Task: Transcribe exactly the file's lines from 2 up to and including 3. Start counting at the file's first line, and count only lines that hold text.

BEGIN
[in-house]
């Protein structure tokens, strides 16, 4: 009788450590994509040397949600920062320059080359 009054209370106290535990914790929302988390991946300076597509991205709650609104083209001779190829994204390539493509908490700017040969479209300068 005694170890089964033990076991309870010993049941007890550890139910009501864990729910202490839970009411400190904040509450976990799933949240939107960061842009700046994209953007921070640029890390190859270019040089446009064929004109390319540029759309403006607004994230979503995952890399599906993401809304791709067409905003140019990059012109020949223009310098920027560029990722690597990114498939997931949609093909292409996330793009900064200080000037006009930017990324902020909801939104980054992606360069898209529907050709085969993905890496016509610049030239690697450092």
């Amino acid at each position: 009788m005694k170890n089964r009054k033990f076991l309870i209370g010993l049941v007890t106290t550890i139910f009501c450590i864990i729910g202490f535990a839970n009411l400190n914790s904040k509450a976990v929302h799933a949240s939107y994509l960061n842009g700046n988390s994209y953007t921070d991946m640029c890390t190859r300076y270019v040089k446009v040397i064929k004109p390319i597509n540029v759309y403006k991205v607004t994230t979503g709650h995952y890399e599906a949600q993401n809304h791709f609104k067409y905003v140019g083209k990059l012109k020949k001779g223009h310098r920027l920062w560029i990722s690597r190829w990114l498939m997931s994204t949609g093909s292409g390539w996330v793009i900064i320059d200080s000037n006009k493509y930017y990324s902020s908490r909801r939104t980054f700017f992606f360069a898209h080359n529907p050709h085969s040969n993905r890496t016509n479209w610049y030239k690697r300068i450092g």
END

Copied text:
């Protein structure tokens, strides 16, 4: 009788450590994509040397949600920062320059080359 009054209370106290535990914790929302988390991946300076597509991205709650609104083209001779190829994204390539493509908490700017040969479209300068 005694170890089964033990076991309870010993049941007890550890139910009501864990729910202490839970009411400190904040509450976990799933949240939107960061842009700046994209953007921070640029890390190859270019040089446009064929004109390319540029759309403006607004994230979503995952890399599906993401809304791709067409905003140019990059012109020949223009310098920027560029990722690597990114498939997931949609093909292409996330793009900064200080000037006009930017990324902020909801939104980054992606360069898209529907050709085969993905890496016509610049030239690697450092």
């Amino acid at each position: 009788m005694k170890n089964r009054k033990f076991l309870i209370g010993l049941v007890t106290t550890i139910f009501c450590i864990i729910g202490f535990a839970n009411l400190n914790s904040k509450a976990v929302h799933a949240s939107y994509l960061n842009g700046n988390s994209y953007t921070d991946m640029c890390t190859r300076y270019v040089k446009v040397i064929k004109p390319i597509n540029v759309y403006k991205v607004t994230t979503g709650h995952y890399e599906a949600q993401n809304h791709f609104k067409y905003v140019g083209k990059l012109k020949k001779g223009h310098r920027l920062w560029i990722s690597r190829w990114l498939m997931s994204t949609g093909s292409g390539w996330v793009i900064i320059d200080s000037n006009k493509y930017y990324s902020s908490r909801r939104t980054f700017f992606f360069a898209h080359n529907p050709h085969s040969n993905r890496t016509n479209w610049y030239k690697r300068i450092g």